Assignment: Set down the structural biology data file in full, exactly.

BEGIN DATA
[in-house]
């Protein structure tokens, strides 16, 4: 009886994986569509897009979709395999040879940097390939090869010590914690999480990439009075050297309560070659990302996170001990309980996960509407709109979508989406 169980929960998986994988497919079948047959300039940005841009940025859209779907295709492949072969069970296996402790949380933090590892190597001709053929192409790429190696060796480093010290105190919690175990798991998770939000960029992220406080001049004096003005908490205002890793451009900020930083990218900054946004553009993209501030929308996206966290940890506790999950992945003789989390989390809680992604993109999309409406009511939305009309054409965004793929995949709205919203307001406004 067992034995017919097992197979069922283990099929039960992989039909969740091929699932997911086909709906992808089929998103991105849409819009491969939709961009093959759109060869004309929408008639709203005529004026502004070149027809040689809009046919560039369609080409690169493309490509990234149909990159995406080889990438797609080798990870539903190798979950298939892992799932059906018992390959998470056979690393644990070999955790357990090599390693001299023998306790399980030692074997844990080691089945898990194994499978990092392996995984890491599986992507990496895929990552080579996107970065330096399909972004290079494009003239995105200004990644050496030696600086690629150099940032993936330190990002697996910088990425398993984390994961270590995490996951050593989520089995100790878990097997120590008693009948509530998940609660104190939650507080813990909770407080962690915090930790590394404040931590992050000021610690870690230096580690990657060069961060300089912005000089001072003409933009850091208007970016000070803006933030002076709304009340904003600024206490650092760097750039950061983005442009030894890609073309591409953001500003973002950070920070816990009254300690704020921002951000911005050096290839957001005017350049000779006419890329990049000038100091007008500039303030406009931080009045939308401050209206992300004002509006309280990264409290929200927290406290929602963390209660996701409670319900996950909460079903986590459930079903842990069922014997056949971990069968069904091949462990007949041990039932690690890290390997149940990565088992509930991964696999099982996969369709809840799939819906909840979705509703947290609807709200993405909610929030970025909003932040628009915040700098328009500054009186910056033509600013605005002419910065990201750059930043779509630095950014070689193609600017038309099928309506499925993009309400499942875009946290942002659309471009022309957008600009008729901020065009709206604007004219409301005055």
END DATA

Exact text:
[in-house]
């Protein structure tokens, strides 16, 4: 009886994986569509897009979709395999040879940097390939090869010590914690999480990439009075050297309560070659990302996170001990309980996960509407709109979508989406 169980929960998986994988497919079948047959300039940005841009940025859209779907295709492949072969069970296996402790949380933090590892190597001709053929192409790429190696060796480093010290105190919690175990798991998770939000960029992220406080001049004096003005908490205002890793451009900020930083990218900054946004553009993209501030929308996206966290940890506790999950992945003789989390989390809680992604993109999309409406009511939305009309054409965004793929995949709205919203307001406004 067992034995017919097992197979069922283990099929039960992989039909969740091929699932997911086909709906992808089929998103991105849409819009491969939709961009093959759109060869004309929408008639709203005529004026502004070149027809040689809009046919560039369609080409690169493309490509990234149909990159995406080889990438797609080798990870539903190798979950298939892992799932059906018992390959998470056979690393644990070999955790357990090599390693001299023998306790399980030692074997844990080691089945898990194994499978990092392996995984890491599986992507990496895929990552080579996107970065330096399909972004290079494009003239995105200004990644050496030696600086690629150099940032993936330190990002697996910088990425398993984390994961270590995490996951050593989520089995100790878990097997120590008693009948509530998940609660104190939650507080813990909770407080962690915090930790590394404040931590992050000021610690870690230096580690990657060069961060300089912005000089001072003409933009850091208007970016000070803006933030002076709304009340904003600024206490650092760097750039950061983005442009030894890609073309591409953001500003973002950070920070816990009254300690704020921002951000911005050096290839957001005017350049000779006419890329990049000038100091007008500039303030406009931080009045939308401050209206992300004002509006309280990264409290929200927290406290929602963390209660996701409670319900996950909460079903986590459930079903842990069922014997056949971990069968069904091949462990007949041990039932690690890290390997149940990565088992509930991964696999099982996969369709809840799939819906909840979705509703947290609807709200993405909610929030970025909003932040628009915040700098328009500054009186910056033509600013605005002419910065990201750059930043779509630095950014070689193609600017038309099928309506499925993009309400499942875009946290942002659309471009022309957008600009008729901020065009709206604007004219409301005055």